Suunto however do use their own closed-source algorithm which they don't publish details on and you can't use things like v-planner to match them so you're then in that very scenario you talk about, relying on a single point of failure and maybe if you remembered, their own software with no checks and balances.

In terms of setting the gradient factors this is where getting trained by someone like Mark Powell is a benefit. You actually get taught what they mean, how to set them and how/when/why you might want to change them.

Also for any technical diver, I'd say his book Deco for Divers should be a pre-requisite before you even start training.

Ultimately it's a fact that all decompression tables/computers/algorithms are best guesses to an extent. You can dive a profile that should be "safe" and still suffer DCI.

TonyJ Silver badge

@M.W. - Helo2 is far from a bad dive computer other than using proprietary closed algorithms which make it impossible to plan on most widely available software and have the same runtimes.

But the big one is the screen. Ok if you're in clear waters. Crap if you're in somewhere with low visibility.

TonyJ Silver badge

It should be taught from the earliest levels and reinforced on higher level courses. A wave, an errant fin or even your own hose or hand etc can all lead to a mask on the head being lost.

I have a bungee in my left thigh pocket of my drysuit.

Things like spools and a spare mask are clipped onto the bungee. If I lose a mask, I can open the pocket, pull out the whole lot and find the mask easily to unclip from the bungee - all one handed.

TonyJ Silver badge

Re: Its not just dive computers

"...Yes there are advantages to them but they do come with potentially increased risks and divers using them also put themselves in riskier situations but in the diving community there has always been that certain element who do appear to have a death wish..."

Ignoring the second-hand market, you cannot buy a rebreather unless you are trained and qualified on that model and can prove it. In many cases you can't even buy spare parts.

I see divers do silly things all the time - from diving twinsets without being trained on them and having no idea how to do a shutdown, or being trained to do decompression diving, to rebreather divers diving with no open circuit bailout of any kind, to divers diving beyond their training - into overhead environments (it's only a wreck right...it's not like a cave, right?), below the MOD of the gas they're on, diving with out-of-test kit (although good luck getting a fill on out-of-test cylinders) etc etc etc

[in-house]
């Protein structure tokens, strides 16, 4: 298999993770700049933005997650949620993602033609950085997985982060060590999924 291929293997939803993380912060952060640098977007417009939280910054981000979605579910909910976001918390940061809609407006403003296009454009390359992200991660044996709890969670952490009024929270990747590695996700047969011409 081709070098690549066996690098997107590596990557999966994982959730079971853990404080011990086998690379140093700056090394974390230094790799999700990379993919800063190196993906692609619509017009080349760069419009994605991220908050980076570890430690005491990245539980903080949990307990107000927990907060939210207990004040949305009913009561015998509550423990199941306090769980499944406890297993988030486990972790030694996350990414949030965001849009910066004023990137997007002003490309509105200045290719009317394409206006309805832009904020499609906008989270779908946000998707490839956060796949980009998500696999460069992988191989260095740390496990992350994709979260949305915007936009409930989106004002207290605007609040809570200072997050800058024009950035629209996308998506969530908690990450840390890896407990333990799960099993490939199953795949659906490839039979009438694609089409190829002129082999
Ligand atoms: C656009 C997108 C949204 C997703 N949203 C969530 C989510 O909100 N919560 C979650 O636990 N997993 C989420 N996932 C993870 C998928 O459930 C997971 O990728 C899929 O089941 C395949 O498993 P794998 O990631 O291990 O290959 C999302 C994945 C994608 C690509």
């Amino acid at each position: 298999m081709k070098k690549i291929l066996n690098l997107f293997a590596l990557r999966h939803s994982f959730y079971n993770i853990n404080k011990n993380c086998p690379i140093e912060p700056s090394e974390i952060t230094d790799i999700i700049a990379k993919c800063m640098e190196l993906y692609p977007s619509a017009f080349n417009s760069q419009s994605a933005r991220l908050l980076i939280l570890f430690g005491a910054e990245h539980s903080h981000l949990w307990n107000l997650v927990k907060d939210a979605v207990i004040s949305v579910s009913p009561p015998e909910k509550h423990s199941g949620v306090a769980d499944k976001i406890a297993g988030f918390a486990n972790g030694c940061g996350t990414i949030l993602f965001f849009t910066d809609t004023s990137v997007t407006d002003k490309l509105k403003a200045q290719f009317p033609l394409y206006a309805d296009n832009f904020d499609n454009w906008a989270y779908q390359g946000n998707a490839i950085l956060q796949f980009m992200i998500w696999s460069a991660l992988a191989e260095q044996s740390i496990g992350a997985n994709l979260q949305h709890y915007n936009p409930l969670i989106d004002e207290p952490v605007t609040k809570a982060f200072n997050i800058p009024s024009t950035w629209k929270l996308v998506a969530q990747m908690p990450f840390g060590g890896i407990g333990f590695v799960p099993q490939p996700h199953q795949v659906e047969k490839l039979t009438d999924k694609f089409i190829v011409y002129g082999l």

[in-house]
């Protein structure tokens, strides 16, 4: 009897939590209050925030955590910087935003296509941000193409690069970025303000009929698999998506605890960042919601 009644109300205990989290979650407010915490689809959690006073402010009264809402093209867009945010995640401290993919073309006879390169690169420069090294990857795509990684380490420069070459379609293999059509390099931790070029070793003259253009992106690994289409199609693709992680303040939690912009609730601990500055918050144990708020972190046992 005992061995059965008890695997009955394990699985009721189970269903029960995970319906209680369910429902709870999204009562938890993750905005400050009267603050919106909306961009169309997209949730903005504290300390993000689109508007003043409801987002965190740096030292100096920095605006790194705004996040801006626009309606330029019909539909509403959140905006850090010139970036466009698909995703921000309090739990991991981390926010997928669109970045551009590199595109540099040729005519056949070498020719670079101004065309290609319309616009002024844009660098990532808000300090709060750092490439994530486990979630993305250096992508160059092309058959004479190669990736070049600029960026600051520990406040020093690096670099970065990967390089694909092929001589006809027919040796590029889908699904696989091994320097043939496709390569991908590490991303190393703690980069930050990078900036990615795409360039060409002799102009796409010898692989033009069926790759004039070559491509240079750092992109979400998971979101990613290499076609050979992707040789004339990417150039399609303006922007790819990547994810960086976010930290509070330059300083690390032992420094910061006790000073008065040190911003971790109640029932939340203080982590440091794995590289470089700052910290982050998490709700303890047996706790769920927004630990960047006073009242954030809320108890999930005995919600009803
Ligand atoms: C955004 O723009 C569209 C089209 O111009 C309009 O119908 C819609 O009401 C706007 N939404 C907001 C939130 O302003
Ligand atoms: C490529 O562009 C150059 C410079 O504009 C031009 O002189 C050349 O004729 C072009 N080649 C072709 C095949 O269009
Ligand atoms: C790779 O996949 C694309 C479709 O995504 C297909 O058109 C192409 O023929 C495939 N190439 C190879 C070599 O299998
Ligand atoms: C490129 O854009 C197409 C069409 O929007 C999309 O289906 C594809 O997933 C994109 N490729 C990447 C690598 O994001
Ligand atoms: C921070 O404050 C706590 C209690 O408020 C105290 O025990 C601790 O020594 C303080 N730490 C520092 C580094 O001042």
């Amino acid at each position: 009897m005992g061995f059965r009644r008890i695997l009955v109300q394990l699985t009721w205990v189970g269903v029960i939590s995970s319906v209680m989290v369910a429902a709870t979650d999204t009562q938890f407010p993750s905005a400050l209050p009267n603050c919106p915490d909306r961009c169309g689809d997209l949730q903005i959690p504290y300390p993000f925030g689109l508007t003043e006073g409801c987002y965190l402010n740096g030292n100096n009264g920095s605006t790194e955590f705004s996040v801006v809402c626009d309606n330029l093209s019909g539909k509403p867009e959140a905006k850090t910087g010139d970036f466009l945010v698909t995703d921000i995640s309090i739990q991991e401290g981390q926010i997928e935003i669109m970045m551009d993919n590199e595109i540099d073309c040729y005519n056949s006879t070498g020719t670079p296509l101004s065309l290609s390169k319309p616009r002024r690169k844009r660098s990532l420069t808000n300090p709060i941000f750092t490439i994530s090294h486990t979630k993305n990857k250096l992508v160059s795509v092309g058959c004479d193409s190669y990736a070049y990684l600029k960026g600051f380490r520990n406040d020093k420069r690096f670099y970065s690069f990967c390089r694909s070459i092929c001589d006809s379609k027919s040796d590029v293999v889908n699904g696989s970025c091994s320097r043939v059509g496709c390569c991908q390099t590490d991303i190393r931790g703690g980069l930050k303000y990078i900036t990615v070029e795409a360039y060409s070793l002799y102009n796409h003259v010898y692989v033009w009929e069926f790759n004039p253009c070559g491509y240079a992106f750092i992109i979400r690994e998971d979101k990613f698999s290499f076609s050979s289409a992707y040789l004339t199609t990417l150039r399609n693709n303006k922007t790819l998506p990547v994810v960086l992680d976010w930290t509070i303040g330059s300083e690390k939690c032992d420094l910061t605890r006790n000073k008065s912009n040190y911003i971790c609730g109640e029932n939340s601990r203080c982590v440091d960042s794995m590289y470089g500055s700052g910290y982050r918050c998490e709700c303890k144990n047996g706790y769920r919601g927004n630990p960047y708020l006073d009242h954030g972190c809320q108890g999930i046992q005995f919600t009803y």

TonyJ Silver badge

"...Don't you mean a high pressure hose, your tank will empty fairly quickly in that scenario compared to a low pressure hose ?...

No, I don't.

As counter-intuitive as that is - a high pressure port is tiny - literally a pinprick in size, so a blown HP hose takes a long time to empty cylinders. On many dives, long enough to surface.

A low pressure port is large - several orders of magnitude larger. A low pressure blowout will drain near-full 12l twins in around 35 seconds.

TonyJ Silver badge

I was always taught that PADI stood for "put another dollar in" due to their high fees and requirements to buy brand new text books for every course and not write on a separate notebook and then resell your text book.

Also, Pay Again, Dive In-between

And let's not leave BSAC out - Buoyancy? Sink And Crawl

TonyJ Silver badge


Maybe, just maybe, diving is considered a recreational hobby for some people? Therefore to go diving you don't need to be a *serious diver* [see 'no true Scotsman']. Suunto do pretty well out of their products so plenty of people buy them. I still have a stinger that works fine. So I'm not sure why you 'have an issue with this'. For sure any dive kit sure be recalled straight away when found to have faults in multiple units, but what are you saying - Suunto should have been shut down regardless of this incident as everyone should only be a serious diver and therefore if you're not buying high end expensive makes then you shouldn't be allowed in the water in the first place?